G.R. No. 130756, 21 January 1999, SCRA 605


Petitioner Ester B. Maralit filed three complaints for estafa through falsification of commercial documents through reckless imprudence against respondent Jesusa Corazon L. Imperial. Maralit alleged that she was assistant manager of the Naga City branch of the PNB; that on May 20, 1992, June 1, 1992, and July 1, 1992 respondent Imperial separately deposited in her savings account at the PNB three United States treasury warrants and on the same days withdrew their peso equivalent of P59,216.86, P130,743.60, and P130,326.00, respectively; and that the treasury warrants were subsequently returned one after the other by the United States Treasury, through the Makati branch of the Citibank, on the ground that the amounts thereof had been altered. Maralit claimed that, as a consequence, she was held personally liable by the PNB for the total amount of P320,287.30.

In her counter-affidavit, respondent claimed that she merely helped a relative, Aida Abengoza, encash the treasury warrants; that she deposited the treasury warrants in her savings account and then withdrew their peso equivalent with the approval of petitioner; that she gave the money to Aida Abengoza; that she did not know that the amounts on the treasury warrants had been altered nor did she represent to petitioner that the treasury warrants were genuine; and that upon being informed of the dishonor of the warrants she immediately contacted Aida Abengoza and signed an acknowledgment of debt promising to pay the total amount of the treasury warrants.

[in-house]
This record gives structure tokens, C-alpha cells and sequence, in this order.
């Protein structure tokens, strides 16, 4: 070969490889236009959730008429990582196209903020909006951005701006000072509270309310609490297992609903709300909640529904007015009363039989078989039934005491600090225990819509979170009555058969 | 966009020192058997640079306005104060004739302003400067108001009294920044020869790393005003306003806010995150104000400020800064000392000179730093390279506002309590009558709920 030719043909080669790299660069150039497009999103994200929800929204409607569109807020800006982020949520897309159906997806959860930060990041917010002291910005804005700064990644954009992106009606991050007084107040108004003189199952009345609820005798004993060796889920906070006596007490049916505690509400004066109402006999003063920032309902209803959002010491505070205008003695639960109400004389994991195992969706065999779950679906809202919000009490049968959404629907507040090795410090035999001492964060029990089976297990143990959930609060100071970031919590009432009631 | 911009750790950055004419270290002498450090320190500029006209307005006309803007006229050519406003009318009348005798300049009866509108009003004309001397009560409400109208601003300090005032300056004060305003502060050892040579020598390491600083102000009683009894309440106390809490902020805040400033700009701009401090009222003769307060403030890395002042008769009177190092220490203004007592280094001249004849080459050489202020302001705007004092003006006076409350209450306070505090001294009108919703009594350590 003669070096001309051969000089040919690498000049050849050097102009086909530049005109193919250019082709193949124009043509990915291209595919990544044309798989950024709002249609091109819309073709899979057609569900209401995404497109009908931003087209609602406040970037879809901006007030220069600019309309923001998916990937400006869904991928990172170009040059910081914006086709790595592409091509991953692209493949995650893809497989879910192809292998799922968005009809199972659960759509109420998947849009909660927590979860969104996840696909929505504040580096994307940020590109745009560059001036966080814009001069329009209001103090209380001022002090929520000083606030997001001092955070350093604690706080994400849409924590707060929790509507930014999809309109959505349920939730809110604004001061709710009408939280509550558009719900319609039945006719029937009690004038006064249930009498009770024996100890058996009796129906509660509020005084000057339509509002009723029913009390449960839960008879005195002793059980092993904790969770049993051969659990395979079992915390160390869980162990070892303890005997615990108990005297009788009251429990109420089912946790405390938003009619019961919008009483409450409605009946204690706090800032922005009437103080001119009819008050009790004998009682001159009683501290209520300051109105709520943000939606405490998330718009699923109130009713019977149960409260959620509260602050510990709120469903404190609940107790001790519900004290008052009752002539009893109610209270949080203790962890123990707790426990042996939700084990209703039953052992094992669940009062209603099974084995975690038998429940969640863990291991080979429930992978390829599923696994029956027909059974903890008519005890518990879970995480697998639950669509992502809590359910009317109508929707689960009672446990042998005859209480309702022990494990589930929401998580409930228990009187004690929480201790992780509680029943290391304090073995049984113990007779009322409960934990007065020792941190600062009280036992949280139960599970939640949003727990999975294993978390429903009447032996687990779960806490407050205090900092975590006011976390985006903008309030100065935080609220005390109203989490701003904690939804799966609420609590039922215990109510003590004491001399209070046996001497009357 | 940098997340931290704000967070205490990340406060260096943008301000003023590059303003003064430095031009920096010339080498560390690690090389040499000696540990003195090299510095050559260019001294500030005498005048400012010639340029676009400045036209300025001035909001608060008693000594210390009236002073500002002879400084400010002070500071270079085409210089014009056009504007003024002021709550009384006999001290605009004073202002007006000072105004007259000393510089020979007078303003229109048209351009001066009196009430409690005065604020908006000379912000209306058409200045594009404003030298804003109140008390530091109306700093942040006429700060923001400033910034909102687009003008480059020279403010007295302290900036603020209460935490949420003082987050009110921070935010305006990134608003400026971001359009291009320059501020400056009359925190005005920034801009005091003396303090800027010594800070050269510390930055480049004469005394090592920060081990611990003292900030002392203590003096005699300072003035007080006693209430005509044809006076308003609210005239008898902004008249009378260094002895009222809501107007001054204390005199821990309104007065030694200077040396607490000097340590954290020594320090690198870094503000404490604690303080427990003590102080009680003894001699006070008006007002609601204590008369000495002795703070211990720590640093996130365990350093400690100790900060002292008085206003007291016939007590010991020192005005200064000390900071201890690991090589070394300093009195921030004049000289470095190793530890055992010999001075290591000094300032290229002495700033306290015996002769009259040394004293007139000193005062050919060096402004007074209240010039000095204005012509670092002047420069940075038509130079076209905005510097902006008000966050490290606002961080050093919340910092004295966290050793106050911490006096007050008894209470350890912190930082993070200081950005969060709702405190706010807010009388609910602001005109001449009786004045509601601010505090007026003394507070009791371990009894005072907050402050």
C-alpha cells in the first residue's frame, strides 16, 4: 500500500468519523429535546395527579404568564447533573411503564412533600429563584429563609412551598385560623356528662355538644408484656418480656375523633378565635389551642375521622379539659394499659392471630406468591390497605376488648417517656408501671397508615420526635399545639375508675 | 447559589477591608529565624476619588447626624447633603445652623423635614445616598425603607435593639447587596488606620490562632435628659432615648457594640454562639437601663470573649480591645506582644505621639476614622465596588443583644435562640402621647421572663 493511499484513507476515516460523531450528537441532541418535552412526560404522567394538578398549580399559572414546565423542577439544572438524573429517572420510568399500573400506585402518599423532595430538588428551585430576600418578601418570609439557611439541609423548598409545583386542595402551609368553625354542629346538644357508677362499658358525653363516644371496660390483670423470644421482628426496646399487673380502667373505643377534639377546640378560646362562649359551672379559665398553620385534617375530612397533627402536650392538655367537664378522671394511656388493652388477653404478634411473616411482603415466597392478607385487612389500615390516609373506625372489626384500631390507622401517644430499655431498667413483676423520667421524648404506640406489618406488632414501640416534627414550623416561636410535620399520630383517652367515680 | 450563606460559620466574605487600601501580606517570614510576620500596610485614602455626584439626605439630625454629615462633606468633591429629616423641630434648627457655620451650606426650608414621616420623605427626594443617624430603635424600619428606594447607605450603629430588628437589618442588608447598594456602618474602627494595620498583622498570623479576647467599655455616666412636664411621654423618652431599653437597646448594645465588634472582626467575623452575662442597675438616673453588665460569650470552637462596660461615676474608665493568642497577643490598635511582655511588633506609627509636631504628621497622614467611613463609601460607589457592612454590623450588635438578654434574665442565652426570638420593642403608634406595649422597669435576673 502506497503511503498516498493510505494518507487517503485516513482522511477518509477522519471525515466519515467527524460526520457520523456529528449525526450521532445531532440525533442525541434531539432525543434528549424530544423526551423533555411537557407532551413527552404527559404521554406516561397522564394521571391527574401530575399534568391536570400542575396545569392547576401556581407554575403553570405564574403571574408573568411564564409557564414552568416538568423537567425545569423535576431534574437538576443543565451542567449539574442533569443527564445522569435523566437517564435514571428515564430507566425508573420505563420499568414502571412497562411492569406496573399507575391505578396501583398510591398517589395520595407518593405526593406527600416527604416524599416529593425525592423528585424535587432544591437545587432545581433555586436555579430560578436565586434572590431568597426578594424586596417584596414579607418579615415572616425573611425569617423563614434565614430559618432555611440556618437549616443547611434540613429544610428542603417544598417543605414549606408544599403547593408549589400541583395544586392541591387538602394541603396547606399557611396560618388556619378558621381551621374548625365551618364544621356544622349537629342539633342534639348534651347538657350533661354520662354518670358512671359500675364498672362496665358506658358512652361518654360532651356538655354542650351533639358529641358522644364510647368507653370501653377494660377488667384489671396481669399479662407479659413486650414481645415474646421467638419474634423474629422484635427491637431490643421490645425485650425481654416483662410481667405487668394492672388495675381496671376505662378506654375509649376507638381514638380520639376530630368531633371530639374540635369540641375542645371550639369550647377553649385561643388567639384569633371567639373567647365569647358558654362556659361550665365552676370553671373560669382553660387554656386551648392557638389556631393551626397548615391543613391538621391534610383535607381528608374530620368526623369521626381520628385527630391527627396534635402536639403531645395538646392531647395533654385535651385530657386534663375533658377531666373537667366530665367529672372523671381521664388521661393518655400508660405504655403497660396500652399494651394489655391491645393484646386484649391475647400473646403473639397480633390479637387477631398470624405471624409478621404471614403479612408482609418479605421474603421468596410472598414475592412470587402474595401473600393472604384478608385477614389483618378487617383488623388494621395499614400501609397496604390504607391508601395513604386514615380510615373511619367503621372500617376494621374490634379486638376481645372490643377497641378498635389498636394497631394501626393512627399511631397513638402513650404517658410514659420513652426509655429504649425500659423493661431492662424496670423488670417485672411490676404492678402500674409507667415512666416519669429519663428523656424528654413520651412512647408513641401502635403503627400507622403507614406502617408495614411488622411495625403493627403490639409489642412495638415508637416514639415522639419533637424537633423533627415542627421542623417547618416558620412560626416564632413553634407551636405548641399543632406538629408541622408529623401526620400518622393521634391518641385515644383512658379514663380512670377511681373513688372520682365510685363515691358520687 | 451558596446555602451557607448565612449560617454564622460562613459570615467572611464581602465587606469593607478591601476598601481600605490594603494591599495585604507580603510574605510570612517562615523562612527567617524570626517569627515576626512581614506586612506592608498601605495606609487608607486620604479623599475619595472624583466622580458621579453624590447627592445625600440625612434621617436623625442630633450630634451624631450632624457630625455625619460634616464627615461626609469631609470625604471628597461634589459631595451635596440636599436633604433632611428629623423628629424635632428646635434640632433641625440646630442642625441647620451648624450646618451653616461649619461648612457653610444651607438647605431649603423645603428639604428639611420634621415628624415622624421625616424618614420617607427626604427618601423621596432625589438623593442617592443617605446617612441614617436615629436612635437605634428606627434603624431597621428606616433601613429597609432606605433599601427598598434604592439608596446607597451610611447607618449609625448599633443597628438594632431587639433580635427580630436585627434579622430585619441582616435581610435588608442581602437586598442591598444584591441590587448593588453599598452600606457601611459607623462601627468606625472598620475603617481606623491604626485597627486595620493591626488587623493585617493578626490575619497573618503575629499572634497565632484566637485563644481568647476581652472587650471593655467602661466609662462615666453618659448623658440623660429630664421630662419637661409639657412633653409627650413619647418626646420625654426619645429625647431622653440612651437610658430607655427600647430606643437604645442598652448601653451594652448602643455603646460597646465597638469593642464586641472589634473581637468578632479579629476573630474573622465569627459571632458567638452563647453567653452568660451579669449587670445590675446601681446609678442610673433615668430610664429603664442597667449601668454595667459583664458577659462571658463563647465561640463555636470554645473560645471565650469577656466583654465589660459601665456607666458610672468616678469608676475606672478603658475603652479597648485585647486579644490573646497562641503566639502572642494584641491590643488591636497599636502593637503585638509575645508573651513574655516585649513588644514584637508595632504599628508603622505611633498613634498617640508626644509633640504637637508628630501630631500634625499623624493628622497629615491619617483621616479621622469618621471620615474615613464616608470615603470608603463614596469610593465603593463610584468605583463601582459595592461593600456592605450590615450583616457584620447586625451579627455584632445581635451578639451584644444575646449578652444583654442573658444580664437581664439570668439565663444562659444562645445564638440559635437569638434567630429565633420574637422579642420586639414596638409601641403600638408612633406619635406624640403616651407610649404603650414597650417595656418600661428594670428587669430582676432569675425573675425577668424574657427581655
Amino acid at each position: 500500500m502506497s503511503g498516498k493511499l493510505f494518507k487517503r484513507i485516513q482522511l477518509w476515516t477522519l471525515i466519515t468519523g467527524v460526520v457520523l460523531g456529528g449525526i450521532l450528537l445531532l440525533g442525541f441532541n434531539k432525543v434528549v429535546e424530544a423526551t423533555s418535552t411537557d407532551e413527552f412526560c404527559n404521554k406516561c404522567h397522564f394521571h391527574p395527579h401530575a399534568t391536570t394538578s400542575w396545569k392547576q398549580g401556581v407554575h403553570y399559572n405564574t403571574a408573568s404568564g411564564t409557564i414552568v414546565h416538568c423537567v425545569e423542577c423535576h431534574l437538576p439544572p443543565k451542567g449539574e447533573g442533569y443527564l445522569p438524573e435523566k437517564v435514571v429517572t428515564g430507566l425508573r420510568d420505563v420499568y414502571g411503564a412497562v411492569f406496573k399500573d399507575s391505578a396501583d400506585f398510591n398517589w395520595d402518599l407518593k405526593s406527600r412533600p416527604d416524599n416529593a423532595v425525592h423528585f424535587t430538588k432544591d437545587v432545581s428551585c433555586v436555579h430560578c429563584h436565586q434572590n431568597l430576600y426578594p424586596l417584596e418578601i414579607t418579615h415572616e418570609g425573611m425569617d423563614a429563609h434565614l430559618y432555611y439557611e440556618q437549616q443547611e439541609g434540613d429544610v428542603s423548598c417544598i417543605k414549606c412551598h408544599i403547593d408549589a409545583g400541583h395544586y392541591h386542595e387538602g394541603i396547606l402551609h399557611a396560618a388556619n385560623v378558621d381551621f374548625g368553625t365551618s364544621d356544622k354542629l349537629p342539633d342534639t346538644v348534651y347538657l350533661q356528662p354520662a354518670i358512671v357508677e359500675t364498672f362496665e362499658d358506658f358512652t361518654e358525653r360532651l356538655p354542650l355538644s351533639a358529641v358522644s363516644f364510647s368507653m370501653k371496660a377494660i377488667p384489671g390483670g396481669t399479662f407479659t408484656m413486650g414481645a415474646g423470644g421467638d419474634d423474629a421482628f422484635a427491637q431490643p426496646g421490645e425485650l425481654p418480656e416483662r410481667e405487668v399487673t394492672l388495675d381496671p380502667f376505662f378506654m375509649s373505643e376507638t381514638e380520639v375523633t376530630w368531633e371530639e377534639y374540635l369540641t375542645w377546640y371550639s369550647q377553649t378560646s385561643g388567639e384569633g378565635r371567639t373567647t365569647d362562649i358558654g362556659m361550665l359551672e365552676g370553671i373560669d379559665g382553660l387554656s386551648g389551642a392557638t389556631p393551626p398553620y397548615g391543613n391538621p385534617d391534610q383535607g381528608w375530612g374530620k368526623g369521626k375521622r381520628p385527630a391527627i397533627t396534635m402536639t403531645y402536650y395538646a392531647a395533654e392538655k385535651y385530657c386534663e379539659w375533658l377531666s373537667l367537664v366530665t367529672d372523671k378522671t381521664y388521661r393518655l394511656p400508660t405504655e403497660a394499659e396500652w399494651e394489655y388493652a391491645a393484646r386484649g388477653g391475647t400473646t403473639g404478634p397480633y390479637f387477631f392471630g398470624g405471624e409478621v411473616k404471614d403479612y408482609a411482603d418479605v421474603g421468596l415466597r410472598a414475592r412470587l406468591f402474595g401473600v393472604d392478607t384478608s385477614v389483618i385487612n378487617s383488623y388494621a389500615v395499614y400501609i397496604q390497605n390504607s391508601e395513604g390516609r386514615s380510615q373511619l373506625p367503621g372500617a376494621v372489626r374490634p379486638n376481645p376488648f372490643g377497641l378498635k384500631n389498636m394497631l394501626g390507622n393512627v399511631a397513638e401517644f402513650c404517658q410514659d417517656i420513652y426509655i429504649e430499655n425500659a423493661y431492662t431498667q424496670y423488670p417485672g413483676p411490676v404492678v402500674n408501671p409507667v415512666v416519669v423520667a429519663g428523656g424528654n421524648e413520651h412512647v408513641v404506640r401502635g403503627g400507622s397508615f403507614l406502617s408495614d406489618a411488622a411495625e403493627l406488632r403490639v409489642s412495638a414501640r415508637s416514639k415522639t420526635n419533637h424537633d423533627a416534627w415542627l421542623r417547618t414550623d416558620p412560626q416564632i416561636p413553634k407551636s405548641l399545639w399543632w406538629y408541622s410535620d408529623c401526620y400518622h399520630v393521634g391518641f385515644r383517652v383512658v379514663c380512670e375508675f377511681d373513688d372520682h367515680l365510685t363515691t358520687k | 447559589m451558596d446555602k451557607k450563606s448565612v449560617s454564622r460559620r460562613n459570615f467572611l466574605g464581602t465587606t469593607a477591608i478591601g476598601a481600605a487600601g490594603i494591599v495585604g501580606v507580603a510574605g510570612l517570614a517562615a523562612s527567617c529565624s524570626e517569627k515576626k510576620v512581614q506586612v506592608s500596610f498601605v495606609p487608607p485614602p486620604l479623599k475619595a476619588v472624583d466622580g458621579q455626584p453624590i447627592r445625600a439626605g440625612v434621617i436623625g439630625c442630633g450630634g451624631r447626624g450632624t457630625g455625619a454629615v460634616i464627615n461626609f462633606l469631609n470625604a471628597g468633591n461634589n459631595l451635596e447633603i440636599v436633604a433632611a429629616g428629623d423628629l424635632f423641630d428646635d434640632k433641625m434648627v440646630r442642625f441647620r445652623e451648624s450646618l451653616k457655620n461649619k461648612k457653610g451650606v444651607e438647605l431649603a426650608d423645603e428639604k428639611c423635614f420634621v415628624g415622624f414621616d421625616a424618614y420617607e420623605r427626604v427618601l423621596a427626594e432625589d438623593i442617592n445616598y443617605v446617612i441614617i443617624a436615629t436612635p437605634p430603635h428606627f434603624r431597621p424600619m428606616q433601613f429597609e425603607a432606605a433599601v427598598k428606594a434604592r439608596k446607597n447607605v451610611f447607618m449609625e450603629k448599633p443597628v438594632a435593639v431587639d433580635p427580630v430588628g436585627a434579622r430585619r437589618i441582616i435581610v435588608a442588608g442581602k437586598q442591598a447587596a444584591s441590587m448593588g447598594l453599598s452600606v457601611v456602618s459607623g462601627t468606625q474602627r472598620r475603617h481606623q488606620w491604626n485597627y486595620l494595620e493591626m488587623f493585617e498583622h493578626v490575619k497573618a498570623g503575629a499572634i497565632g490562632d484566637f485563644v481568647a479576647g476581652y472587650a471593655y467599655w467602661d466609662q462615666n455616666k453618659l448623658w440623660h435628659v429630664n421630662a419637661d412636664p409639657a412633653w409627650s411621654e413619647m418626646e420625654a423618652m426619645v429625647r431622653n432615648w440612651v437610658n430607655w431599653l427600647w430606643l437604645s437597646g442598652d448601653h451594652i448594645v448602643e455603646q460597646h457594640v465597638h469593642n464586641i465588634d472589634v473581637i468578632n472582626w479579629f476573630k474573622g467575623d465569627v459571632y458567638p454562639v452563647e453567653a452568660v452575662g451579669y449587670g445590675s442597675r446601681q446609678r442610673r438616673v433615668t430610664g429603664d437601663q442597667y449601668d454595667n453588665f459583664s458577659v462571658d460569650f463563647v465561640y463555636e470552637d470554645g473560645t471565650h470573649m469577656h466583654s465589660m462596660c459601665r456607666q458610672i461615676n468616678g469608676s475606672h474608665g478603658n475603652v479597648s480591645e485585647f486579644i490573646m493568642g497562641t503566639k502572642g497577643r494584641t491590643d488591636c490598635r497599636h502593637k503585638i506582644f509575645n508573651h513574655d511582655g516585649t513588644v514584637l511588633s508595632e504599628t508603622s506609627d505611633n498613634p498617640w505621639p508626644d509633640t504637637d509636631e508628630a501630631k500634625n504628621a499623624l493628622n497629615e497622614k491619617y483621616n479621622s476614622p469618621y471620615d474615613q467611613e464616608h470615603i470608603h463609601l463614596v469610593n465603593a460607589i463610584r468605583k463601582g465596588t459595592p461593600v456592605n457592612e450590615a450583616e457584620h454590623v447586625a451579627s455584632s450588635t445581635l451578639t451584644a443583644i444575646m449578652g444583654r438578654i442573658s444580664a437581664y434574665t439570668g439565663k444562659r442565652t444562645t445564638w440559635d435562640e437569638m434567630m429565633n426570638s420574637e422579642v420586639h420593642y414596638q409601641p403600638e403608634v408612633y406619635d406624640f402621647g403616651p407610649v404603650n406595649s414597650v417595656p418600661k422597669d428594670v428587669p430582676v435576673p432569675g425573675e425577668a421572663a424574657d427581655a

MTC acquitted Imperial but held her civilly liable as indorser of the checks which are the subject matter of the criminal action. The RTC held that the decision of the MTC did not really find respondent liable for P320,286.46 because in fact it was petitioner who was found responsible for making the defraudation possible.


Whether or not respondent is civilly liable as indorser of the checks subject matter of the criminal action.


The Court symphatizes with the complainant that there was indeed damage and loss, but said loss is chargeable to the accused who upon her indorsements warrant that the instrument is genuine in all respect what it purports to be and that she will pay the amount thereof in case of dishonor. (Sec. 66 Negotiable Instrument Law)

Thus, while the MTC found petitioner partly responsible for the encashment of the altered checks, it found respondent civilly liable because of her indorsements of the treasury warrants, in addition to the fact that respondent executed a notarized acknowledgment of debt promising to pay the total amount of said warrants.

*Case digest by Legine S. Ramayla, JD-IV, Andres Bonifacio Law School, SY 2019-2020